US Airways (search) announced plans Tuesday to cut $45 million a year in pay and benefits to roughly 3,700 management employees, a move the airline hopes will convince its union employees to collectively accept $950 million in annual cost cuts.

An airline source who briefed reporters Monday on condition of anonymity said the planned cuts will include hundreds of layoffs and shed at least $45 million off the $201 million collective payroll for its management workers.

The source acknowledged that proportionately, management workers are facing less severe cuts than the airline is seeking from its union workers.

But the source said the bankrupt airline's transformation plan seeks to get US Airways' costs in line with those of low-fare competitors like JetBlue Airways Corp. (JBLU) and America West (search). When measured against that yardstick, management employees are often already at or below the necessary targets.

The company's 10 most senior officers will receive a 10 percent pay cut and a 25 percent cut to retirement benefits. Vice presidents and managing directors will take a 7.5 percent pay cut, while other management employees face a 5 percent pay cut. The retirement plan is being cut for all management workers.

The source said that generally, the cuts to salary are not as severe as the cuts to retirement plans, vacation time and other benefits.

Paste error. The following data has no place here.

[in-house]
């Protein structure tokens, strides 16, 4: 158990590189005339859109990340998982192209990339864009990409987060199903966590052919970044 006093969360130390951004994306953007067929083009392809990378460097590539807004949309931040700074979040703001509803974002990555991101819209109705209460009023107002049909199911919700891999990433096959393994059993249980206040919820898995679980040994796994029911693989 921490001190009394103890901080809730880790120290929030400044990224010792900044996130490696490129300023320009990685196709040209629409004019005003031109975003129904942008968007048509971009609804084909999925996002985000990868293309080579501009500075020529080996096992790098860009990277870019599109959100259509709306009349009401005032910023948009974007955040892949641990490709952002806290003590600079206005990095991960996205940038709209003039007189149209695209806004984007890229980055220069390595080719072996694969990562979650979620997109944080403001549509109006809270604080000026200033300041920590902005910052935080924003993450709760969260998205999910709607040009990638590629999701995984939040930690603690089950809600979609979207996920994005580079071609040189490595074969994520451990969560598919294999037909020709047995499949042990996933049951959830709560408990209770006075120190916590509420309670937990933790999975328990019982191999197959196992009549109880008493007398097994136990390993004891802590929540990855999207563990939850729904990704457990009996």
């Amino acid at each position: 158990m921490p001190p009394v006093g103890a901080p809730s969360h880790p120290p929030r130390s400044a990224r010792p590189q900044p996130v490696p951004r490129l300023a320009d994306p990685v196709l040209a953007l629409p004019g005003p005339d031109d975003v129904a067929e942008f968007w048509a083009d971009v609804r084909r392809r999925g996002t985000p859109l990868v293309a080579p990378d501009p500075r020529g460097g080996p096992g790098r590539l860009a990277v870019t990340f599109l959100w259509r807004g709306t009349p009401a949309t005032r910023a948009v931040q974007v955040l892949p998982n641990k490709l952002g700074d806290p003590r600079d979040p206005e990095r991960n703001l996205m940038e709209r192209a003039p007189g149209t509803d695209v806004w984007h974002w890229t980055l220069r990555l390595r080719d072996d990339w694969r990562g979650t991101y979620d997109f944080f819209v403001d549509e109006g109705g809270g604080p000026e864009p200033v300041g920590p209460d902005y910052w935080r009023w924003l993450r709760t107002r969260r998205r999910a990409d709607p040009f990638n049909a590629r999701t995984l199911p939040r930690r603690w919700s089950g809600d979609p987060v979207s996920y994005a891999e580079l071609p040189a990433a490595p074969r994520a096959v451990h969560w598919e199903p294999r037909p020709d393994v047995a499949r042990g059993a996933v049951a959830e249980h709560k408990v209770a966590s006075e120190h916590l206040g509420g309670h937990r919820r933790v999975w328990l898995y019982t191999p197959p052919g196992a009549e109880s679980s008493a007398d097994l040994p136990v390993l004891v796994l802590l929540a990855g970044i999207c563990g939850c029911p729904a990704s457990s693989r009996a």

The management work force will be cut about 10 percent from its current level of 3,700 through attrition, reorganization and layoffs, the source said. He estimated that "hundreds" of layoffs will be required, in addition to permanent elimination of jobs now being held vacant.

The airline's plan for management cuts comes as its pilots' union is scheduled to resume debate Tuesday on whether to allow its 3,000 rank-and-file members to vote on a package of $300 million in annual cuts, including an 18 percent pay cut, the airline says it needs to return to profitability.

Also, on Thursday, the airline will ask a bankruptcy judge to impose temporary pay cuts of 23 percent on all union workers, along with cuts to retirement plans.

It is unclear how the announced management cuts will affect union workers' willingness to accept pay cuts. So far, the company has been unable to ratify labor deals with any of its major unions.

Jack Stephan, spokesman for the Air Line Pilots Association (search), did not immediately return a phone call seeking comment Monday night.

The company has warned that it may be forced to liquidate by mid-February if it cannot implement its cost cuts. The airline has said it will seek permanent cuts through the bankruptcy process if it cannot reach agreements with its unions.

The company employs 28,000 workers in its mainline operations and about 34,000 workers overall. About 84 percent of its workers are covered under union contracts, according to the company's annual report.